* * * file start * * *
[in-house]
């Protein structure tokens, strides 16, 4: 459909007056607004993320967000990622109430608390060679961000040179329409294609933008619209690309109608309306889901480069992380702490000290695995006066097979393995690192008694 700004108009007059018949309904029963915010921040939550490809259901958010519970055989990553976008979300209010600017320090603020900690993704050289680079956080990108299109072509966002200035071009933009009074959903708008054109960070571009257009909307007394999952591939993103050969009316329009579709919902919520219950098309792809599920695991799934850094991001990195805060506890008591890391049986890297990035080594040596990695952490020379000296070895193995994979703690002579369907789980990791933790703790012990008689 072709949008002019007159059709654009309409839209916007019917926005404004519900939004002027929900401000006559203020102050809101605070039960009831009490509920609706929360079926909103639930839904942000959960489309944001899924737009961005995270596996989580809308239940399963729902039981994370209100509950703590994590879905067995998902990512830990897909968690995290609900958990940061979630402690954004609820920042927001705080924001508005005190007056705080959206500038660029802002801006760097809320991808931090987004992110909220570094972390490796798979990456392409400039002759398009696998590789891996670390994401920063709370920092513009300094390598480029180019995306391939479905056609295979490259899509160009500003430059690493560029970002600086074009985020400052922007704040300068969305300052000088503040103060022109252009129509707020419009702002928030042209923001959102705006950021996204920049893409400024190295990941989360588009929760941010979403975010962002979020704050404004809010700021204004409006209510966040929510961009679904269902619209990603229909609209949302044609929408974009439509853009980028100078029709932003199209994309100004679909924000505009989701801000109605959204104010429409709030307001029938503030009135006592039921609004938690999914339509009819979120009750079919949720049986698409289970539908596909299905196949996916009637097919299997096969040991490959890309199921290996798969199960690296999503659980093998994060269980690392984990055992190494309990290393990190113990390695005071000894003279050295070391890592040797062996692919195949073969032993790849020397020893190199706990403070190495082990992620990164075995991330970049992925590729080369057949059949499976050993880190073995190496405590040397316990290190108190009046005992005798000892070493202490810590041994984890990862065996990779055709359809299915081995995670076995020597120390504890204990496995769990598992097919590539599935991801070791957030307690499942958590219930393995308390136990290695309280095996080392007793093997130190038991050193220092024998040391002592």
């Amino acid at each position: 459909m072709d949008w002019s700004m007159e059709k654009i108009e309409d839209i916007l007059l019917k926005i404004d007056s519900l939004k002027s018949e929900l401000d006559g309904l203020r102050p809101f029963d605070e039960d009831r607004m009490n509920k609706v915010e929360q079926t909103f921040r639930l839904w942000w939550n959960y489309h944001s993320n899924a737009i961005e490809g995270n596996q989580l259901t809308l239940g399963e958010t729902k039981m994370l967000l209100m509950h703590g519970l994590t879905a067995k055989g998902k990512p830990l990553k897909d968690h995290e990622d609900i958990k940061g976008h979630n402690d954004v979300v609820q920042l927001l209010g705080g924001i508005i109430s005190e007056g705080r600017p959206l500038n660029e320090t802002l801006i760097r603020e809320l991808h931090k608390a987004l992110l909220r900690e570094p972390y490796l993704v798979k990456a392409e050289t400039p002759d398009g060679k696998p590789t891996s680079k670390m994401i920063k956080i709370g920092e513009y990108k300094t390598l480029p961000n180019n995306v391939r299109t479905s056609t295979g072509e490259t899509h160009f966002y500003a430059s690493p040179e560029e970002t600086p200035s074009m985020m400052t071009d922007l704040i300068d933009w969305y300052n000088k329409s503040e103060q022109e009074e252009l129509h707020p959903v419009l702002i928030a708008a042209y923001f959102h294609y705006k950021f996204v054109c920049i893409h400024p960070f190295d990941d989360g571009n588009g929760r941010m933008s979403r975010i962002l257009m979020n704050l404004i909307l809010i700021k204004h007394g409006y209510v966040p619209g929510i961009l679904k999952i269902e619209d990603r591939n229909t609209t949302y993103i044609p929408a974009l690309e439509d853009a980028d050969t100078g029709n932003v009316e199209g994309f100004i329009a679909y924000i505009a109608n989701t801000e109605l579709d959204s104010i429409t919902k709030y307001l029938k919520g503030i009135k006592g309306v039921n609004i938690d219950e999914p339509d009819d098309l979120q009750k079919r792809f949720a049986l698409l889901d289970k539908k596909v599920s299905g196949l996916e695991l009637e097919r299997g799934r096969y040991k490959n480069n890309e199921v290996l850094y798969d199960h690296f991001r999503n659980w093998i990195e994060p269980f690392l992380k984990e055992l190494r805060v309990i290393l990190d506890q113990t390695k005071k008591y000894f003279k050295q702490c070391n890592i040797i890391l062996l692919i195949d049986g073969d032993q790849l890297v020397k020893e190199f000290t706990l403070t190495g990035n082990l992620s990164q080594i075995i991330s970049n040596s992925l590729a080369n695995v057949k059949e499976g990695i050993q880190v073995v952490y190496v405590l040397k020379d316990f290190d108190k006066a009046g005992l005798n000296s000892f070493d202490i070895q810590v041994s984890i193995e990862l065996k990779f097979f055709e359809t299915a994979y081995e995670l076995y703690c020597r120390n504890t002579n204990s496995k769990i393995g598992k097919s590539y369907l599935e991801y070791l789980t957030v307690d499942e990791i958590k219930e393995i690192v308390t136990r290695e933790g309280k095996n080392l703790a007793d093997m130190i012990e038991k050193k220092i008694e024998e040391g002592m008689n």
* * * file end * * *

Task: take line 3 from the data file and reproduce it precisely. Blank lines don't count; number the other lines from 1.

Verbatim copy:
């Amino acid at each position: 459909m072709d949008w002019s700004m007159e059709k654009i108009e309409d839209i916007l007059l019917k926005i404004d007056s519900l939004k002027s018949e929900l401000d006559g309904l203020r102050p809101f029963d605070e039960d009831r607004m009490n509920k609706v915010e929360q079926t909103f921040r639930l839904w942000w939550n959960y489309h944001s993320n899924a737009i961005e490809g995270n596996q989580l259901t809308l239940g399963e958010t729902k039981m994370l967000l209100m509950h703590g519970l994590t879905a067995k055989g998902k990512p830990l990553k897909d968690h995290e990622d609900i958990k940061g976008h979630n402690d954004v979300v609820q920042l927001l209010g705080g924001i508005i109430s005190e007056g705080r600017p959206l500038n660029e320090t802002l801006i760097r603020e809320l991808h931090k608390a987004l992110l909220r900690e570094p972390y490796l993704v798979k990456a392409e050289t400039p002759d398009g060679k696998p590789t891996s680079k670390m994401i920063k956080i709370g920092e513009y990108k300094t390598l480029p961000n180019n995306v391939r299109t479905s056609t295979g072509e490259t899509h160009f966002y500003a430059s690493p040179e560029e970002t600086p200035s074009m985020m400052t071009d922007l704040i300068d933009w969305y300052n000088k329409s503040e103060q022109e009074e252009l129509h707020p959903v419009l702002i928030a708008a042209y923001f959102h294609y705006k950021f996204v054109c920049i893409h400024p960070f190295d990941d989360g571009n588009g929760r941010m933008s979403r975010i962002l257009m979020n704050l404004i909307l809010i700021k204004h007394g409006y209510v966040p619209g929510i961009l679904k999952i269902e619209d990603r591939n229909t609209t949302y993103i044609p929408a974009l690309e439509d853009a980028d050969t100078g029709n932003v009316e199209g994309f100004i329009a679909y924000i505009a109608n989701t801000e109605l579709d959204s104010i429409t919902k709030y307001l029938k919520g503030i009135k006592g309306v039921n609004i938690d219950e999914p339509d009819d098309l979120q009750k079919r792809f949720a049986l698409l889901d289970k539908k596909v599920s299905g196949l996916e695991l009637e097919r299997g799934r096969y040991k490959n480069n890309e199921v290996l850094y798969d199960h690296f991001r999503n659980w093998i990195e994060p269980f690392l992380k984990e055992l190494r805060v309990i290393l990190d506890q113990t390695k005071k008591y000894f003279k050295q702490c070391n890592i040797i890391l062996l692919i195949d049986g073969d032993q790849l890297v020397k020893e190199f000290t706990l403070t190495g990035n082990l992620s990164q080594i075995i991330s970049n040596s992925l590729a080369n695995v057949k059949e499976g990695i050993q880190v073995v952490y190496v405590l040397k020379d316990f290190d108190k006066a009046g005992l005798n000296s000892f070493d202490i070895q810590v041994s984890i193995e990862l065996k990779f097979f055709e359809t299915a994979y081995e995670l076995y703690c020597r120390n504890t002579n204990s496995k769990i393995g598992k097919s590539y369907l599935e991801y070791l789980t957030v307690d499942e990791i958590k219930e393995i690192v308390t136990r290695e933790g309280k095996n080392l703790a007793d093997m130190i012990e038991k050193k220092i008694e024998e040391g002592m008689n």